Personality Cafe banner

1 - 16 of 16 Posts

·
Registered
Joined
·
97 Posts
Discussion Starter #1
I am very frustrated right now because I've just entered college and I am leaping into a college level English class on rhetoric and argument, and as expected I have to adjust to writing papers. However this isn't about that, this is about writing in general.

I noticed INFPs in particular, and in fact people in general, derive satisfaction from writing. If not the act of writing, they enjoy the product of thought. I on the other hand, have noticed that I derive no satisfaction at any point when I am writing. During the process I am a wreck because I have high standards for my writing and nothing I put down ever seems to properly describe my thoughts or more importantly someone else's thoughts, so I proceed at a painful grind. It takes me at least half again as long as any other person I know to write the same amount of material. After the process I feel like I have expelled something that I can only hope doesn't offend, and if I don't regret writing the entire thing, I regret the mishaps in flow and logic littered throughout it. Everything I write feels like rambling and something no one else would really want to read.

The worse part is that I feel completely alone. No one I have ever met seems to have the same problem, and I can't describe the feeling without devolving into a whirling pool of whine. I get told that I write very well, but I feel like I am absolutely terrible at it, whether I am writing for "pleasure" or for exercise. I have no idea how to get around it and I feel like I absolutely cannot write to the standards that I'll have to in order to succeed in college.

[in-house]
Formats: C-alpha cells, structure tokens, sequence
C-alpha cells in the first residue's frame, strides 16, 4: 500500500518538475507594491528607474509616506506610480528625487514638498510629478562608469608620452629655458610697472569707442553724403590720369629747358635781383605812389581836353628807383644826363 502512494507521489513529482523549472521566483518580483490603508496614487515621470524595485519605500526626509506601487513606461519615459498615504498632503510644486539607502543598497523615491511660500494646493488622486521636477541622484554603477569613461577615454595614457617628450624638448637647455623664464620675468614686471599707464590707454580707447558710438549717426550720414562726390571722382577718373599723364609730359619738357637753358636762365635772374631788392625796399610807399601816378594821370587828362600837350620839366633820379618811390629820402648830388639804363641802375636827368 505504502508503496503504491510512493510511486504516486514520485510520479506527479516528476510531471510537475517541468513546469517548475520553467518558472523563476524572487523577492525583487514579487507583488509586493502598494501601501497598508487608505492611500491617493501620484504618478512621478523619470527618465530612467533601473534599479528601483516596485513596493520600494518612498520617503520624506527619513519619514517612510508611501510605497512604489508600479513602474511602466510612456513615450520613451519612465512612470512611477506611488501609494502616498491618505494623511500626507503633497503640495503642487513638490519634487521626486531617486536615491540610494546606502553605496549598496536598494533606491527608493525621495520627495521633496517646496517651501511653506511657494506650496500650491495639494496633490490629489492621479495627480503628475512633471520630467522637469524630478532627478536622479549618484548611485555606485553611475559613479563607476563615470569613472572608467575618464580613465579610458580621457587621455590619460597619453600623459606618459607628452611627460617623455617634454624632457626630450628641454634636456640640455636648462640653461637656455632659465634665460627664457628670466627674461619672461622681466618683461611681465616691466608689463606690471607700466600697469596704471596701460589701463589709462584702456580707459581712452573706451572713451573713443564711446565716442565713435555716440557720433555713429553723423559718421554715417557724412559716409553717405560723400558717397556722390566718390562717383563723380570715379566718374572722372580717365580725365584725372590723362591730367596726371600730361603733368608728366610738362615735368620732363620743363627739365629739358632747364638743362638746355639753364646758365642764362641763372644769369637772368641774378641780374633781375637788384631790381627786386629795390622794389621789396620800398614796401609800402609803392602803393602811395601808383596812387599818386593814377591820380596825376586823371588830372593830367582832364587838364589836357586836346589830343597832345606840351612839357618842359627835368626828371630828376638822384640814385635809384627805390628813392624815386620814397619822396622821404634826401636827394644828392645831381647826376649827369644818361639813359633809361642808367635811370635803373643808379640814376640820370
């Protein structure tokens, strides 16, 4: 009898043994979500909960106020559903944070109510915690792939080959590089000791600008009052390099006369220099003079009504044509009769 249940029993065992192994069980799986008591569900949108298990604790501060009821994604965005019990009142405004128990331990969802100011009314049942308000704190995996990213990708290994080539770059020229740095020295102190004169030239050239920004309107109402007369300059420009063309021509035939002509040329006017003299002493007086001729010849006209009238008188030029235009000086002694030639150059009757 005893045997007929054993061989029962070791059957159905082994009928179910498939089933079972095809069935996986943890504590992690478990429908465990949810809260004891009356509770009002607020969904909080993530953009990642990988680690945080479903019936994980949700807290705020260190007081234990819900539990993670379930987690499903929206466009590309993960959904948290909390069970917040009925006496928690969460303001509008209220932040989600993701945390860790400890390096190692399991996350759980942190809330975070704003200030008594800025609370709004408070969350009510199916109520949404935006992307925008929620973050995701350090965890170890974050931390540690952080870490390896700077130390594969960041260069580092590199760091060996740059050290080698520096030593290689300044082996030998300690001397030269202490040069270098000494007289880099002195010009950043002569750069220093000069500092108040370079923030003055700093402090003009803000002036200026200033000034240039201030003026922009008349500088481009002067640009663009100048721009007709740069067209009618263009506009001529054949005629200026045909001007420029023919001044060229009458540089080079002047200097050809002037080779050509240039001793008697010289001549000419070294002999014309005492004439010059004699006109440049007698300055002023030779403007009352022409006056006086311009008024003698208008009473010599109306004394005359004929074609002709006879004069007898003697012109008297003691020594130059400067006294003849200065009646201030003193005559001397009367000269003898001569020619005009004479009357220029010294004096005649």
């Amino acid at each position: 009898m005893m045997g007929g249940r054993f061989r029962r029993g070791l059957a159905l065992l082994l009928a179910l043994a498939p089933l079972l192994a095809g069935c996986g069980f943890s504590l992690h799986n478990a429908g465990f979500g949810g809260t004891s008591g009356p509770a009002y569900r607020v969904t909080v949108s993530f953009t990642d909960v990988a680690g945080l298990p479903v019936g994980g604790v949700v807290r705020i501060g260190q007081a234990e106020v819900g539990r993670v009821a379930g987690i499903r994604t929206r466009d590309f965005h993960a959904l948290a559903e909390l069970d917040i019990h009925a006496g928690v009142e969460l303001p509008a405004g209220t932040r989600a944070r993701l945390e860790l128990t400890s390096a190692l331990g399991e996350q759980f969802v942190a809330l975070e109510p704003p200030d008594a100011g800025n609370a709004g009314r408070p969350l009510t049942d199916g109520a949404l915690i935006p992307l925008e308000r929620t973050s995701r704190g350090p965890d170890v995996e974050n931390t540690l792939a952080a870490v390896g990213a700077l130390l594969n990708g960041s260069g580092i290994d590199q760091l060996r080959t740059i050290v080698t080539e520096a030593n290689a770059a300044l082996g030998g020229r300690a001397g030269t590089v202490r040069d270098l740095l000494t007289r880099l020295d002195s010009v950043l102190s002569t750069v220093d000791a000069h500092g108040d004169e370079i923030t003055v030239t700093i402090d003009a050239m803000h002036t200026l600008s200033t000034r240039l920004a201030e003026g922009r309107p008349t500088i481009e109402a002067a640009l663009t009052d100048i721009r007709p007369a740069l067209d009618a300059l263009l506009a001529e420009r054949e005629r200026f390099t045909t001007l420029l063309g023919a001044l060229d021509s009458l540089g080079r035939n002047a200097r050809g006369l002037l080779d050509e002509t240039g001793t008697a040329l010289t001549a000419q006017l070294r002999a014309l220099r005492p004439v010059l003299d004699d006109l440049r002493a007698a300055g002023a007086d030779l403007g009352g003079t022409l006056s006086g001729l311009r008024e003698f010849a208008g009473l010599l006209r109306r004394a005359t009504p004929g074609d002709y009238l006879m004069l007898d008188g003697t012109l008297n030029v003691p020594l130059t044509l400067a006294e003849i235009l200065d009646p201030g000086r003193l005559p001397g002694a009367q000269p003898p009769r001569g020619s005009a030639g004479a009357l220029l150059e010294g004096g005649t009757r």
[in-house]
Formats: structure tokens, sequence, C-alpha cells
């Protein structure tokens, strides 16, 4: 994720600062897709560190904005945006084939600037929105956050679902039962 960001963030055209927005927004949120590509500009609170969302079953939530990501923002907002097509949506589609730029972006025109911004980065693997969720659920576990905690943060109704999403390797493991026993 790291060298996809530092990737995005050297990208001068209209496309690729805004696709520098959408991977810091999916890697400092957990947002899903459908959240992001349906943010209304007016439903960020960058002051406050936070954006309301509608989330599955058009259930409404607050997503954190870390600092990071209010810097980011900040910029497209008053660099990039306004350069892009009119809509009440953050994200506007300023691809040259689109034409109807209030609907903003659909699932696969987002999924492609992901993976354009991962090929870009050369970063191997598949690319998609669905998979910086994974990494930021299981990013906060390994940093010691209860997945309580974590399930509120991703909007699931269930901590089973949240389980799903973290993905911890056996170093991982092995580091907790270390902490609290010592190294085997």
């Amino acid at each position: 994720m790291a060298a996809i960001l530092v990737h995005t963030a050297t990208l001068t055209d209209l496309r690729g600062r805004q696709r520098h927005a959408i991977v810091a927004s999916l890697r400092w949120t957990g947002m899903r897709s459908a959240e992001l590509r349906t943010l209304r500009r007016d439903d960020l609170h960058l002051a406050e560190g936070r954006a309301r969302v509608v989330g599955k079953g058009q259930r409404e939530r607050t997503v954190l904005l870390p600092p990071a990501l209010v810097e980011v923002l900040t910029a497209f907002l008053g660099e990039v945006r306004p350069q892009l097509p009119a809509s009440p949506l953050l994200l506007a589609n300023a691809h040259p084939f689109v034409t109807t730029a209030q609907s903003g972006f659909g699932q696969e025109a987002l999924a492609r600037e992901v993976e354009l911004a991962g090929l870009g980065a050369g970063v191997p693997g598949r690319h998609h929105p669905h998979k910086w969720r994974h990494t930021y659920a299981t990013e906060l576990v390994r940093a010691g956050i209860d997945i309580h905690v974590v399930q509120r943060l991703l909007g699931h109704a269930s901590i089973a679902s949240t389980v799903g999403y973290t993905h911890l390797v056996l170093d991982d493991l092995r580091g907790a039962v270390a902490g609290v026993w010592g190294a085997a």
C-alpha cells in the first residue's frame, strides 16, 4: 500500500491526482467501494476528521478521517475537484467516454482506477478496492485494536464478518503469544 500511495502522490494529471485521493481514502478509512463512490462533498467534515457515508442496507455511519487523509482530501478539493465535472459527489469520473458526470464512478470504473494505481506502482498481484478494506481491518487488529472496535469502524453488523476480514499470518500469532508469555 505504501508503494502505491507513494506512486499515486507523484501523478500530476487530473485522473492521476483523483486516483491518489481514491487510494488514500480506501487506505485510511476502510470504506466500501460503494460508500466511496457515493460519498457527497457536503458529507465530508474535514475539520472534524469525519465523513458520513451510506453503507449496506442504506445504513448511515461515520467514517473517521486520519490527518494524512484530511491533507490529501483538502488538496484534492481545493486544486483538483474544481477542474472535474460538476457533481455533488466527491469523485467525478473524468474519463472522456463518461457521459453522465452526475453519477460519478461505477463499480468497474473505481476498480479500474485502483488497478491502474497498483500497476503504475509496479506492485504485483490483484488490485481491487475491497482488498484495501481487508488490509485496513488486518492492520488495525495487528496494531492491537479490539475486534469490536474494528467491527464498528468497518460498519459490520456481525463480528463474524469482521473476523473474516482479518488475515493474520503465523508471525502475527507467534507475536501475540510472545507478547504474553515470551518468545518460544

I do apologize because this is purely an exercise in narcissism. I just got back from talking to my best friend who couldn't help or relate and I wanted to cry. I realized that I haven't posted here in a while so hey, why not pop by and reinforce the stereotype of melodramatic INFPs at the same time! ...I'll probably apologize for this in earnest later.

(Also, how horrible is it that "alone" is considered too common a word for a tag.)
 

·
Registered
Joined
·
373 Posts
First of all, I noted your gender and your avatar, and then gave my computer a slight, firm nod on instinct. Good show.

I felt this way about my personal writing for a long time. I've always written my journals on index cards so I could throw them away afterwards. The same thing goes for songs, poems, anything that reveals a little bit of my soul as a writer. It all goes into the garbage can. I've also agonized over very simple literary analyses because I feel that I need to get exactly what the author was saying at it's most deep and wide and then communicate my thoughts precisely. Thirdly, I pain myself over argument-based writing, and never seem to think I have enough evidence to support my opinion.

I definitely second-guess myself when it comes to writing. I do this constantly. Perhaps my feelings are slightly different than yours, but the theme is the same. You are not alone.
 

·
Registered
Joined
·
4,347 Posts
Without question, even our best and brightest writers on here re-word sentences obsessively, scrap entire threads/posts/sheets of paper and start over (or give up entirely :p). A lot of it, but not all, relates to confidence.